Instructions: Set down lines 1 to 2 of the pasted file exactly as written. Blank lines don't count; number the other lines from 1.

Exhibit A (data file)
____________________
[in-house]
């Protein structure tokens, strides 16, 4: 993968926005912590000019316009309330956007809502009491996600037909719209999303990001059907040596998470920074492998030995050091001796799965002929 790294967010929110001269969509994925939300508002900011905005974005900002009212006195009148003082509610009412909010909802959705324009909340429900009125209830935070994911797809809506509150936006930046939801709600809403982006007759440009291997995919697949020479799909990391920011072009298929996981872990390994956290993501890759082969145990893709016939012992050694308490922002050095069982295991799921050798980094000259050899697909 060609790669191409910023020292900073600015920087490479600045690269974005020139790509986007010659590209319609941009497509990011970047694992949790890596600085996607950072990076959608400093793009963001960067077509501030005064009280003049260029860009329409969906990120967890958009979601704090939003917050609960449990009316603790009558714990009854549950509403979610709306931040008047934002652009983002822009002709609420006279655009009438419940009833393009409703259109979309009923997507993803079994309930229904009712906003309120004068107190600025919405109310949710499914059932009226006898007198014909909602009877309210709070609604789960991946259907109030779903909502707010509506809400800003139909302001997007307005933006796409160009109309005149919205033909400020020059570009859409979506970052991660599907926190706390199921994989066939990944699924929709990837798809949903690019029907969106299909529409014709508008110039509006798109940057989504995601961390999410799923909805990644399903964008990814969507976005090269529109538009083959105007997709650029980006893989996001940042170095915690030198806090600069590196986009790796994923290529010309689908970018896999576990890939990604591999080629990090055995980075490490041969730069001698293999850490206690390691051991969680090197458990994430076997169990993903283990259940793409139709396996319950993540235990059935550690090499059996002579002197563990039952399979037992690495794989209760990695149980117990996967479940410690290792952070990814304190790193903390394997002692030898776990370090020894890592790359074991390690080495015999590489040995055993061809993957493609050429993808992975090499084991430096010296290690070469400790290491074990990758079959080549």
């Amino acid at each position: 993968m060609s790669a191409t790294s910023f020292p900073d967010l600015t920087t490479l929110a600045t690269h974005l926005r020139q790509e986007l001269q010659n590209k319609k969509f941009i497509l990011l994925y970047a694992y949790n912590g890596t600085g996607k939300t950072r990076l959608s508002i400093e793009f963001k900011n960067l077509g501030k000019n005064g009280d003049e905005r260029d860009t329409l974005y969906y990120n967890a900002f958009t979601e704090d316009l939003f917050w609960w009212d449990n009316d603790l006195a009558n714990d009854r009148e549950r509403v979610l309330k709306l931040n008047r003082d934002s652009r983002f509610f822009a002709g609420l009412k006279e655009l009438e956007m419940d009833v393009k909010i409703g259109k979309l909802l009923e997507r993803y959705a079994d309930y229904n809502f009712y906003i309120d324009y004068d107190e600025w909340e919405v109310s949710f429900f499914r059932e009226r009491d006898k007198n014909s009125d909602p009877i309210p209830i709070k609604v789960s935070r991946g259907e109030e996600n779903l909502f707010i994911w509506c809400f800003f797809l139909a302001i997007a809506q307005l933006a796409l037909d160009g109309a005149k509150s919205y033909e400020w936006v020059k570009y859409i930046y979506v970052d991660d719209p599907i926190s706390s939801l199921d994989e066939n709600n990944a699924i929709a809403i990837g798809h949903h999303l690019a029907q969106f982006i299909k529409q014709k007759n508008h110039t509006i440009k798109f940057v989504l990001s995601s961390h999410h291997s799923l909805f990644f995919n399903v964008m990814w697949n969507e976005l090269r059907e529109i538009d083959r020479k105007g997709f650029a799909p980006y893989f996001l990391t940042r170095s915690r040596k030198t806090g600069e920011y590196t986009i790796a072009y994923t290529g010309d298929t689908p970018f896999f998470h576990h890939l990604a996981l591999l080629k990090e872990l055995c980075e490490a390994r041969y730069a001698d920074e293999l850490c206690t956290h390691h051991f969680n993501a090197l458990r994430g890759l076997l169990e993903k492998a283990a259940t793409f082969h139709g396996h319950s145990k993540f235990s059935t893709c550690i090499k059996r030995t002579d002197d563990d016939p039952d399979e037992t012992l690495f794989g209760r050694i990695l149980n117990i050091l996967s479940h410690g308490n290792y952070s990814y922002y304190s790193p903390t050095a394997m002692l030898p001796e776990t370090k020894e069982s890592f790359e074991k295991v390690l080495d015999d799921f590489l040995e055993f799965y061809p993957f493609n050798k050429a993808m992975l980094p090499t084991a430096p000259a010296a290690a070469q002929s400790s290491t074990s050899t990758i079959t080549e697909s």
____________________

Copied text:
[in-house]
């Protein structure tokens, strides 16, 4: 993968926005912590000019316009309330956007809502009491996600037909719209999303990001059907040596998470920074492998030995050091001796799965002929 790294967010929110001269969509994925939300508002900011905005974005900002009212006195009148003082509610009412909010909802959705324009909340429900009125209830935070994911797809809506509150936006930046939801709600809403982006007759440009291997995919697949020479799909990391920011072009298929996981872990390994956290993501890759082969145990893709016939012992050694308490922002050095069982295991799921050798980094000259050899697909 060609790669191409910023020292900073600015920087490479600045690269974005020139790509986007010659590209319609941009497509990011970047694992949790890596600085996607950072990076959608400093793009963001960067077509501030005064009280003049260029860009329409969906990120967890958009979601704090939003917050609960449990009316603790009558714990009854549950509403979610709306931040008047934002652009983002822009002709609420006279655009009438419940009833393009409703259109979309009923997507993803079994309930229904009712906003309120004068107190600025919405109310949710499914059932009226006898007198014909909602009877309210709070609604789960991946259907109030779903909502707010509506809400800003139909302001997007307005933006796409160009109309005149919205033909400020020059570009859409979506970052991660599907926190706390199921994989066939990944699924929709990837798809949903690019029907969106299909529409014709508008110039509006798109940057989504995601961390999410799923909805990644399903964008990814969507976005090269529109538009083959105007997709650029980006893989996001940042170095915690030198806090600069590196986009790796994923290529010309689908970018896999576990890939990604591999080629990090055995980075490490041969730069001698293999850490206690390691051991969680090197458990994430076997169990993903283990259940793409139709396996319950993540235990059935550690090499059996002579002197563990039952399979037992690495794989209760990695149980117990996967479940410690290792952070990814304190790193903390394997002692030898776990370090020894890592790359074991390690080495015999590489040995055993061809993957493609050429993808992975090499084991430096010296290690070469400790290491074990990758079959080549």